MAYA EMMONS-BELL, PhD student in biology: You are roughly half bacteria. In terms of cell number, that is. It’s a disorienting reality to swallow, but the body that allows you to dance and digest is utterly dependent on the work of millions of bacterial collaborators. They colonize your gut, pulling off complicated chemical reactions to produce nutrients necessary for your survival (biotin and vitamin K, to name a few). They patrol your skin, forming complex communities that ward off dangerous disease-causing interlopers. And, research published last week shows that they may also affect brain development and the efficacy of cancer drugs.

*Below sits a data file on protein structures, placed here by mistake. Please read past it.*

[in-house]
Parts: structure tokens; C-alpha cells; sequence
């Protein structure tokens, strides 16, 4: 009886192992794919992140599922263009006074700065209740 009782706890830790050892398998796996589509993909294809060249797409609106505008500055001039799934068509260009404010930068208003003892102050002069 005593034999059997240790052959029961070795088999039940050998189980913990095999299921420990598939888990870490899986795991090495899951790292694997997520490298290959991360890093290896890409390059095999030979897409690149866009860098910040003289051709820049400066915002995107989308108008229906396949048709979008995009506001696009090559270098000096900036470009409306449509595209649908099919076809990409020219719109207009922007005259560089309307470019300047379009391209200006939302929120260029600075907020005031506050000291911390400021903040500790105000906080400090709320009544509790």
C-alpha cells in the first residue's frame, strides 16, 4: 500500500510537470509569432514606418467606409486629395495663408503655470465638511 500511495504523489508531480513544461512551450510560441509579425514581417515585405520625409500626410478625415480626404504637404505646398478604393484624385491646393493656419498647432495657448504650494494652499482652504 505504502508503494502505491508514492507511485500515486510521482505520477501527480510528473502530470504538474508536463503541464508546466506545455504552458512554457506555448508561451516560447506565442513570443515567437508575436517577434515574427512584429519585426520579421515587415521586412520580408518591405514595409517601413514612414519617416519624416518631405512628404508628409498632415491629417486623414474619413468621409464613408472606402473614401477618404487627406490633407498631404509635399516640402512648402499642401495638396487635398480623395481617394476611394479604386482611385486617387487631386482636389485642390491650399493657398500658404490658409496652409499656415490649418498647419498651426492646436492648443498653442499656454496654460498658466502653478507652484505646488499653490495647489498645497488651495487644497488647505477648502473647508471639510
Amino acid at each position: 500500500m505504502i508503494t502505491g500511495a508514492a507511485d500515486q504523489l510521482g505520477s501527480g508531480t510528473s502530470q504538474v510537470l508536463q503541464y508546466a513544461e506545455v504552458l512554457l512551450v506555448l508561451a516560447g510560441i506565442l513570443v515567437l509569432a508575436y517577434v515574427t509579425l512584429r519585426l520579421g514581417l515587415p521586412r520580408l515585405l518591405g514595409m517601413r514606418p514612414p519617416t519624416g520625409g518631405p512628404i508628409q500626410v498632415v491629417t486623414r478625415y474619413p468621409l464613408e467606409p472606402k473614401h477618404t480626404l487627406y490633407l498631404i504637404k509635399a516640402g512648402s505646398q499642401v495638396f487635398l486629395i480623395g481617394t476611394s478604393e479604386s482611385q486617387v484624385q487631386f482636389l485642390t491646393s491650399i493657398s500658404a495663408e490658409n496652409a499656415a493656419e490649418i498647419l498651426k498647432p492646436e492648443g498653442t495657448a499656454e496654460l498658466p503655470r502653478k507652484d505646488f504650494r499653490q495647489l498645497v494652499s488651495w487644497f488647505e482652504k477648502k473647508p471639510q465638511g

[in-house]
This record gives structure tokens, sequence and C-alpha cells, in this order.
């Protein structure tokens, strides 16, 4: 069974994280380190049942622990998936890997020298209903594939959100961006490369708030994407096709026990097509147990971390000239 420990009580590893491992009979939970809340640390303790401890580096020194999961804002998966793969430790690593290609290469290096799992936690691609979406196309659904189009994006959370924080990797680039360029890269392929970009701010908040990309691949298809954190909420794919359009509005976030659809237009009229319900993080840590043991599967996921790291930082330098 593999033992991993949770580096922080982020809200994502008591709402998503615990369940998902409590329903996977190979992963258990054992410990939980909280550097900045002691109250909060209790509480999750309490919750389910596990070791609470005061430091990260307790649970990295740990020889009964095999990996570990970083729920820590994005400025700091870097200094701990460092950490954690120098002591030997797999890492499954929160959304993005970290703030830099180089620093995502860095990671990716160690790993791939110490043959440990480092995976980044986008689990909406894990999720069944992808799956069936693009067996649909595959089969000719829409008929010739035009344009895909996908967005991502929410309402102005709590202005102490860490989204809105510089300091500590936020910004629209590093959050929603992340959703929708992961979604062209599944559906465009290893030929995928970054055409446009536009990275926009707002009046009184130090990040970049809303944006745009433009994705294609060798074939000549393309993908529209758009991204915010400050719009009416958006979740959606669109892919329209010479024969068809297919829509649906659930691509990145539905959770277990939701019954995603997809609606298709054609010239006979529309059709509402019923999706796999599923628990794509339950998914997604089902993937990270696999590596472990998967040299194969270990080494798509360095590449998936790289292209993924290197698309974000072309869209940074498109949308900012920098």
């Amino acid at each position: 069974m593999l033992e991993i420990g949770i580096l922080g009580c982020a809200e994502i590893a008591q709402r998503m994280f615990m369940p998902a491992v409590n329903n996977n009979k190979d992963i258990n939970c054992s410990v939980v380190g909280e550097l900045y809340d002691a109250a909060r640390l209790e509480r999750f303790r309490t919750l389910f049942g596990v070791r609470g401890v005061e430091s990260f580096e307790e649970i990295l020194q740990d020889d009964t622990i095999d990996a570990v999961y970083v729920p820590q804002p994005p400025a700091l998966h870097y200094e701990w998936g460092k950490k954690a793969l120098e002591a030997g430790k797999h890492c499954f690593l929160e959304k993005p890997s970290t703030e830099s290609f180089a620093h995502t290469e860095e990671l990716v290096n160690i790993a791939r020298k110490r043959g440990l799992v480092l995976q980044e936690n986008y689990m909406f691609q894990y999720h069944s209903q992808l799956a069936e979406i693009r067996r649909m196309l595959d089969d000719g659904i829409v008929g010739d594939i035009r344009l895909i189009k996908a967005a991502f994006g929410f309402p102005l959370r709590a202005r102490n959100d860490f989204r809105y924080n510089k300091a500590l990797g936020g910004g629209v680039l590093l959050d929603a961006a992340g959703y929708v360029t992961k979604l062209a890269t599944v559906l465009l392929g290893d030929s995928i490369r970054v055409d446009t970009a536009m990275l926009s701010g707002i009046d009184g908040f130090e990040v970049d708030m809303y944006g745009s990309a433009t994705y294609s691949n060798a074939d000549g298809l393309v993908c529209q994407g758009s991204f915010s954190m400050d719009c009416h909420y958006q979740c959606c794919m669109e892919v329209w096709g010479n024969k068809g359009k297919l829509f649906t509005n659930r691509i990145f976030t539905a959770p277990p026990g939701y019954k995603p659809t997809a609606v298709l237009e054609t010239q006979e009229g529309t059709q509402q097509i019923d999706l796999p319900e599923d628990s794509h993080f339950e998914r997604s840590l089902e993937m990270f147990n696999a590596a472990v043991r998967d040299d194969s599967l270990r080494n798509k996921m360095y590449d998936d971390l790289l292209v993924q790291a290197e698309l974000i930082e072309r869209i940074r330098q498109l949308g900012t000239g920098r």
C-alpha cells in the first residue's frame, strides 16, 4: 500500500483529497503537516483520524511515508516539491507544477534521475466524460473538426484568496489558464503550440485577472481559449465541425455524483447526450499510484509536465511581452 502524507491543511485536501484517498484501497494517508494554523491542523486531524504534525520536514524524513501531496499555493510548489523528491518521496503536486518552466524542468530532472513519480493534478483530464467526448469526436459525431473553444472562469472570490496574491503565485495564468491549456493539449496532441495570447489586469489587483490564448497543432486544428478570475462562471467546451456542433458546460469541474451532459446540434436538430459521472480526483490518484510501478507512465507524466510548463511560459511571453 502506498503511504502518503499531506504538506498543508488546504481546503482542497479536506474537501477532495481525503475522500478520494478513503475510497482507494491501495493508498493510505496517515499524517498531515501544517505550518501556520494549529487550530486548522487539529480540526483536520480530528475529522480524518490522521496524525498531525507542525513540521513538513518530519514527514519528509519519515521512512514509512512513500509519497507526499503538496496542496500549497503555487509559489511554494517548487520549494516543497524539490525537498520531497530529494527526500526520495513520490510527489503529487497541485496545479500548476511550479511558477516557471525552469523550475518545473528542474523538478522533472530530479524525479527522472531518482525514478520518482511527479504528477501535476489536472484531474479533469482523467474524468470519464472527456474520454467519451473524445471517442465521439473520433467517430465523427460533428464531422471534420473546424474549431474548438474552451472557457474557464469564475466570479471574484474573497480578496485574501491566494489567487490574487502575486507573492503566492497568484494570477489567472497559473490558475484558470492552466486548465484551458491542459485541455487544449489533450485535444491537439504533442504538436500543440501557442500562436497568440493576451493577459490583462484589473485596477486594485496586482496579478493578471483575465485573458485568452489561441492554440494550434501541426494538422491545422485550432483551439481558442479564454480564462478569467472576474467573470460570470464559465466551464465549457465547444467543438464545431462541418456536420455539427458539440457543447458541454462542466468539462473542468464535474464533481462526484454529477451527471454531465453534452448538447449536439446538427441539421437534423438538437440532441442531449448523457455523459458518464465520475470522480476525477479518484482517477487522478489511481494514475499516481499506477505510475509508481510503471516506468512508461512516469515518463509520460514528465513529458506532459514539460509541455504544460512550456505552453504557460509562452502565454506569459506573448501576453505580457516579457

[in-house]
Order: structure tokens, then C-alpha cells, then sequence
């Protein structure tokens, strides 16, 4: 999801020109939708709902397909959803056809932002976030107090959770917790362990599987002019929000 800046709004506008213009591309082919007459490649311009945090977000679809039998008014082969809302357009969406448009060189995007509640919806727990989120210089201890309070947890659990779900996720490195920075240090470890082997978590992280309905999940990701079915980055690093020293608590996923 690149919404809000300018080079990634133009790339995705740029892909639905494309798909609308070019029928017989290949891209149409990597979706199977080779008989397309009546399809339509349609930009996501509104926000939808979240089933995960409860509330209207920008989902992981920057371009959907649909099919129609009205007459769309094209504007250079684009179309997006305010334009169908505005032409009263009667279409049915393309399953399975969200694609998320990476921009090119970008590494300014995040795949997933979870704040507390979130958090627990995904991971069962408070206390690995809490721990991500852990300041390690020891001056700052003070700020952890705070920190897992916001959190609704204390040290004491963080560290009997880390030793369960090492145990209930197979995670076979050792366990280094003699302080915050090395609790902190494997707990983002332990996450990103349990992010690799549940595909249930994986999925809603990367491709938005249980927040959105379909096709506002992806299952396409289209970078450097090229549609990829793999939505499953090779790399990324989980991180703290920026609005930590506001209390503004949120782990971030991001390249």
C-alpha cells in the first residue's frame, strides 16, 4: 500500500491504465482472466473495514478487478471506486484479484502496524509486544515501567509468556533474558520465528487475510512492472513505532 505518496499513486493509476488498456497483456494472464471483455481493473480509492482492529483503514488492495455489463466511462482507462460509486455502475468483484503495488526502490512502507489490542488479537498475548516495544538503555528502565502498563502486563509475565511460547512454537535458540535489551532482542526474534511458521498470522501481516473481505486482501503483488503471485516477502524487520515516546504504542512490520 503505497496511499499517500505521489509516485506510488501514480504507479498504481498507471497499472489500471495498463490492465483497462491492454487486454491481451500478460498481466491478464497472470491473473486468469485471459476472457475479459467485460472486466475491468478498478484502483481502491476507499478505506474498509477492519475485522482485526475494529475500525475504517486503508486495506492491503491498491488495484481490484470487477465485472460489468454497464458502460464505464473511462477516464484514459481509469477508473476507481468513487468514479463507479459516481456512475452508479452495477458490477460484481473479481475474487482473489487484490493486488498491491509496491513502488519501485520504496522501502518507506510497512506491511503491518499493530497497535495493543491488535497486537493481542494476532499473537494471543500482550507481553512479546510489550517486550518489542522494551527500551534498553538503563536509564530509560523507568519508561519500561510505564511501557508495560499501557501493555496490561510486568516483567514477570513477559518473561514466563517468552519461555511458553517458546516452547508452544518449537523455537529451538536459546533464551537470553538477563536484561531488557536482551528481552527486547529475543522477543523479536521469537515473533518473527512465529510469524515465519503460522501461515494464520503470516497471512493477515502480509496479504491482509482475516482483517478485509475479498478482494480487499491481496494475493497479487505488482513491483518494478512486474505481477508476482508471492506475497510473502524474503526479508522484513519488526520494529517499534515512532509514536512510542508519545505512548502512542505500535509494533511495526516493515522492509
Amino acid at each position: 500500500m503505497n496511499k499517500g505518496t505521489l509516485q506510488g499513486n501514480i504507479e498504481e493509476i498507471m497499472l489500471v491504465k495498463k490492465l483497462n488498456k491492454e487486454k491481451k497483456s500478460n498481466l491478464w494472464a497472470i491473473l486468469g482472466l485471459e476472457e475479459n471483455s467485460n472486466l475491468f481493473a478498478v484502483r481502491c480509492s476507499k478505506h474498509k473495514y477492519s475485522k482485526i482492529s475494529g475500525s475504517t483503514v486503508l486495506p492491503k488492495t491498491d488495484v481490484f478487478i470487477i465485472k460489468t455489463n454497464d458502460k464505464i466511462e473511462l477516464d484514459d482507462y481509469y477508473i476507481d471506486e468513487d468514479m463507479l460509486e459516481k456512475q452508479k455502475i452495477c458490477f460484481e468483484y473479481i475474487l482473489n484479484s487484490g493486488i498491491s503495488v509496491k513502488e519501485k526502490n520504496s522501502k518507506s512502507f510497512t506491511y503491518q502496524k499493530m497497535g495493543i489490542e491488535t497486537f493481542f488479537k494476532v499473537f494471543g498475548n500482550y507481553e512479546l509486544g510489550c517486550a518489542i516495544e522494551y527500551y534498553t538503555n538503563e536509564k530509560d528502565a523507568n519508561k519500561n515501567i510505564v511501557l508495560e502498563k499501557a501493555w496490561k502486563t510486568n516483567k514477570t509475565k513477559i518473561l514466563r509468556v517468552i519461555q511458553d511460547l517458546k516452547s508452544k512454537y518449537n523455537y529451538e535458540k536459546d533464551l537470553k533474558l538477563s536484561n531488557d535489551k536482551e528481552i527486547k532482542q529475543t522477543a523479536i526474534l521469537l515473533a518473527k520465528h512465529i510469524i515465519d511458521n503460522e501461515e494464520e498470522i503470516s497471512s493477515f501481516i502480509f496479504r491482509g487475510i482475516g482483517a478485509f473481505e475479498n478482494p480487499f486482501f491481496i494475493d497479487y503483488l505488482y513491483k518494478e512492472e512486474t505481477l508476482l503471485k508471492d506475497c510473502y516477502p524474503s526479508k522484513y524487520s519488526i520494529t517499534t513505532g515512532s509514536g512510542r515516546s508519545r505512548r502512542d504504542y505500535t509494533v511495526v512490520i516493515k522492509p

The bacterial panoply that cooperates so closely with your human cells is as unique to you as a fingerprint – no two people share exactly the same set of bacterial species. Recently, the impact that your “microbiome” has on your health has begun to get the attention it deserves. Study after study has found that sick people tend to have unusual bacterial fingerprints.
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